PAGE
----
Two Decades of India’s Look East Policy: Partnership For Peace, Progress And Prosperity
The book is a significant academic exercise as it involves the who’s who of the LEP (Look East Policy). The contributors are the same set of people, who have contributed in different manners to the making and growth of this initiative. No one could have explained it better than the people involved in the making of the LEP.
Often it is said that the policy-making process is tardy, boring and extremely uninteresting to read. This book reverses the perception. It is lucid, concise and engaging. The personal narratives are authoritative and authentic, with strong analytical inputs.
Does the book significantly contribute to the existing inventory of knowledge on India’s Look East Policy?
Yes, it does. The book is extremely rich in information. It gives a detailed account in a very authoritative manner of how the LEP evolved, and brings out the nuances of diplomacy in how the LEP was conceived, expressed and implemented during the last two decades.
The book is also very rich in bringing out the debates regarding the timing of the conception of the LEP, catalysts for the LEP, the position of the Northeast in the LEP, and the geographical canvas of the policy. Nevertheless, the book does not settle the debate, rather it further confounds it with different writers putting out diverse arguments with their inside inputs and experiences.
The book successfully explores two important components – nuances involved in the making of the policy, and domestic and regional imperatives of the policy. It might be stating the obvious but masterstrokes have often been played whenever the political leadership and the MEA have worked in a united fashion. Two befitting examples, as the book points out, were the official announcement of the LEP by P V Narasimha Rao, the then Prime Minister, and the announcement to have an FTA with ASEAN in 2003 by Atal Behari Vajpayee, also former Prime Minister.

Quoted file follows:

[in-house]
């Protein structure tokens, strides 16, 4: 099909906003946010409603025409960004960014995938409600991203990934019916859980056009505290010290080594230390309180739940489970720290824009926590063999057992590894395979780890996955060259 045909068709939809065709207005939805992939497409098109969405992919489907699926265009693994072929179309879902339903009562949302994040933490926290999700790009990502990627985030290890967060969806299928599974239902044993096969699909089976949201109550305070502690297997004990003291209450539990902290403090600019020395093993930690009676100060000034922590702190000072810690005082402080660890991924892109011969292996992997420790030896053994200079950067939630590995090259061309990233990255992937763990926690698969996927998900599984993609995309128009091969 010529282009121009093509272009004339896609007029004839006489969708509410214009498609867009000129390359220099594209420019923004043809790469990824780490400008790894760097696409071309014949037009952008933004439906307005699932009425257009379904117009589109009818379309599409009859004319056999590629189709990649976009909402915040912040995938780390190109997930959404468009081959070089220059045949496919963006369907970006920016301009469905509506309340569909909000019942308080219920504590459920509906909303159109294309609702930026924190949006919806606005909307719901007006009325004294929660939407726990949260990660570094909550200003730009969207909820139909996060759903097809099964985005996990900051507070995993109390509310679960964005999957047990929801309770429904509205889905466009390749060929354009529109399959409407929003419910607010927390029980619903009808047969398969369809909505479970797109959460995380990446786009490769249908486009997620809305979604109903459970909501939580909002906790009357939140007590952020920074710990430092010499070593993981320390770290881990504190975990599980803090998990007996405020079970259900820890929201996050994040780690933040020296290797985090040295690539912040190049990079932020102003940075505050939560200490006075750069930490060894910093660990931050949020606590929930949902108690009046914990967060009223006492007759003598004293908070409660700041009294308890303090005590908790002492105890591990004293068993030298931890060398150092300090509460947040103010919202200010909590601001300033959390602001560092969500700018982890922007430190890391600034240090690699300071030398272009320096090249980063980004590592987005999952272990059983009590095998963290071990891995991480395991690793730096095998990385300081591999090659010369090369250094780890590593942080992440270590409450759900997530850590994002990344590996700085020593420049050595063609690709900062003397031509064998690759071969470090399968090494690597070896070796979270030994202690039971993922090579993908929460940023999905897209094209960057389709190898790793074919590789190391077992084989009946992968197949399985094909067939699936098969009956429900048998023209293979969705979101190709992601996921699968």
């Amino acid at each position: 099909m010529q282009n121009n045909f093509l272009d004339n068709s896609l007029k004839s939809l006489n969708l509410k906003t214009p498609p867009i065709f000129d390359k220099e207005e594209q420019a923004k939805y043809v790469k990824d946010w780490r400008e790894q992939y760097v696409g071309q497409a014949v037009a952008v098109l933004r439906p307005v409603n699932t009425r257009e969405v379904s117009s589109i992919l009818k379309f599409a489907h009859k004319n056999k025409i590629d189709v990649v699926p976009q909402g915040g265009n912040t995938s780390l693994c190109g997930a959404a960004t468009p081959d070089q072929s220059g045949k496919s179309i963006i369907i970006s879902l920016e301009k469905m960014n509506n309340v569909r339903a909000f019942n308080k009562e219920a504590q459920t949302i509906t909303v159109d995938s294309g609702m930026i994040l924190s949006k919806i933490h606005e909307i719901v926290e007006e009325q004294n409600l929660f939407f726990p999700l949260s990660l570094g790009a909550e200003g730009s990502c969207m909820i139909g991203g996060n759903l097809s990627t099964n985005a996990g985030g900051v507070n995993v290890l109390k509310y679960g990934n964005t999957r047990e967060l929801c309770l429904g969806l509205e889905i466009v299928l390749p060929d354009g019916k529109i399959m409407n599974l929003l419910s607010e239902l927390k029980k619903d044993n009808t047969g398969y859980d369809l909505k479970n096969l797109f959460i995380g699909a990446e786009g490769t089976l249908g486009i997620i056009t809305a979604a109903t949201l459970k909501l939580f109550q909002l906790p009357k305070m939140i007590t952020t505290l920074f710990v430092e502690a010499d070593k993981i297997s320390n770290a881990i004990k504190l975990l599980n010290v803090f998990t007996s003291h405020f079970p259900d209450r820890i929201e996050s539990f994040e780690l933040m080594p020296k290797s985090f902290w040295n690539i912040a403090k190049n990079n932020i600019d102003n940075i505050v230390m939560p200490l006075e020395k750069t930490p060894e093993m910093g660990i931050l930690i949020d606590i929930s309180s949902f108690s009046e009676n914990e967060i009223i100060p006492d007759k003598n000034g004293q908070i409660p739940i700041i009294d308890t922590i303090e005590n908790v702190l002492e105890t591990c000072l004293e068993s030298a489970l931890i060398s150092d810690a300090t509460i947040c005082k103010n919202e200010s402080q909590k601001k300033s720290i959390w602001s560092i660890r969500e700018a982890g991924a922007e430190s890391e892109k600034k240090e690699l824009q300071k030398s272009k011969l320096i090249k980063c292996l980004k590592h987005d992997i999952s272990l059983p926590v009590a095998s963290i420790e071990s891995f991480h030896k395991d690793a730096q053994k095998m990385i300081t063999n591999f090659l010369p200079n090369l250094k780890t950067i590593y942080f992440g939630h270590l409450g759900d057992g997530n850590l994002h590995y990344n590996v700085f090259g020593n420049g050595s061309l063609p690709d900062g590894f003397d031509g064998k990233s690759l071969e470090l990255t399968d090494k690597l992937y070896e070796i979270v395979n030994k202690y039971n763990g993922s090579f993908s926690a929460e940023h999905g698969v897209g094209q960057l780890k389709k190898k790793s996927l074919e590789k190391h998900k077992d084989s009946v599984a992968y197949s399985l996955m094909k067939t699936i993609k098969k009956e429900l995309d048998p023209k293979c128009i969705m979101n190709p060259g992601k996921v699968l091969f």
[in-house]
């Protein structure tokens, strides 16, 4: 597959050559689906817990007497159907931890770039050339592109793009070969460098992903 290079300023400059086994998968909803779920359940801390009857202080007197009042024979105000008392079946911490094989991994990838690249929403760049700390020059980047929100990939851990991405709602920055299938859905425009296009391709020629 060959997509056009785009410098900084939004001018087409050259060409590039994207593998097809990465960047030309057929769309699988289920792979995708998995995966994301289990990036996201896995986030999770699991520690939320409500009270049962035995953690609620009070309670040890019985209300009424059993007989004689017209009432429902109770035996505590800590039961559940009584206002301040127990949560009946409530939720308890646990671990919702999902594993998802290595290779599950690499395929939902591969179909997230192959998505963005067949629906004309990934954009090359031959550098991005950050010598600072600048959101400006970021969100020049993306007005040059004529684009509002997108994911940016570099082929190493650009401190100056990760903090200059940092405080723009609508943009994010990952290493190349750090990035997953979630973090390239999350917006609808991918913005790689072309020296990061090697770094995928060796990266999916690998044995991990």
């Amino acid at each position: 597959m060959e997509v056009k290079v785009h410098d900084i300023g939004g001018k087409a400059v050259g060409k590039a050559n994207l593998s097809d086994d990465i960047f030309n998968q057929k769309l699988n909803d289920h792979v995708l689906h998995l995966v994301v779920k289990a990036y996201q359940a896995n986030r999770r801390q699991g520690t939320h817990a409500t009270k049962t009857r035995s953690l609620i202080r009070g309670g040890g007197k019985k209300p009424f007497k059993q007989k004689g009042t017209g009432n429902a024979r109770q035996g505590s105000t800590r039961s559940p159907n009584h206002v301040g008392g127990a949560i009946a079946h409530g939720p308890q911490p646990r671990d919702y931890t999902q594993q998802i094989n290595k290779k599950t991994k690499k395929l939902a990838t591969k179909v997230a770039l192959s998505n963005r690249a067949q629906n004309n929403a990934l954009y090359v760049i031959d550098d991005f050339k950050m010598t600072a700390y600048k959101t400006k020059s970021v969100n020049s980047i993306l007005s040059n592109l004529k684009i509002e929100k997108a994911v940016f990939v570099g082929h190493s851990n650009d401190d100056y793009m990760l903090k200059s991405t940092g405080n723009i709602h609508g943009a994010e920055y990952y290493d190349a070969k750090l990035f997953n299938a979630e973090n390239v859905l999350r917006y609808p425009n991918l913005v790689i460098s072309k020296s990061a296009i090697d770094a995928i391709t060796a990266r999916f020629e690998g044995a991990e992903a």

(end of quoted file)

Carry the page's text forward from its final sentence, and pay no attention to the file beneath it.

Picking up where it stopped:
The book rightly refers, on various occasions, to the LEP being a facilitating force in India’s global aspirations, especially when the gravity of power shifts to the East. However, the book does not delve deeper into this issue that confronts today’s scholars as well as practitioners dealing with both the LEP as well as Indian foreign policy.
Although certain debates do not fall within the mandate of the book, it would nevertheless have been useful to have some insight on them. The book remains sketchy in discussing the ongoing debates or discourses involving India’s engagement with the East. It does not lay out in detail how India has participated in these debates and what have been India’s own articulations. For example, two issues remain conspicuous by their absence in the book, despite meriting special focus from the Indian strategic community. First, why do seven out of 13 Indian strategic partnerships lie in the region and what they entail? Second, how has India articulated its role in the evolving ASEAN security architecture? The discussion on East Asia Summit remains limited.
The book also remains uneven in terms of its focus on the first and second phase of the LEP. While there are roughly six chapters detailing the first phase of the policy, there are only two chapters discussing an all-round expansion of the policy during the second phase. It does not sufficiently address problems plaguing the LEP, whether during the first phase or the second phase. For example, the issue of implementation. The book talks about how various initiatives were stalled but cursorily glances over the reasons for these limitations. It refers, on one occasion, to the lack of inter-ministerial coordination as an important reason for limited growth of the LEP, especially during the first phase of the policy. It also does not lay out any road map for the direction or shape this policy should take in the coming years and decades.
Overall, the book is very rich in history but thin as it traverses towards the present and fades as it approaches into the future. Given the fruitfulness of this exercise, there is a need for another similar initiative reflecting three dimensions of the policy – on-going debate within the LEP, problems facing the LEP and a comprehensive roadmap for the policy.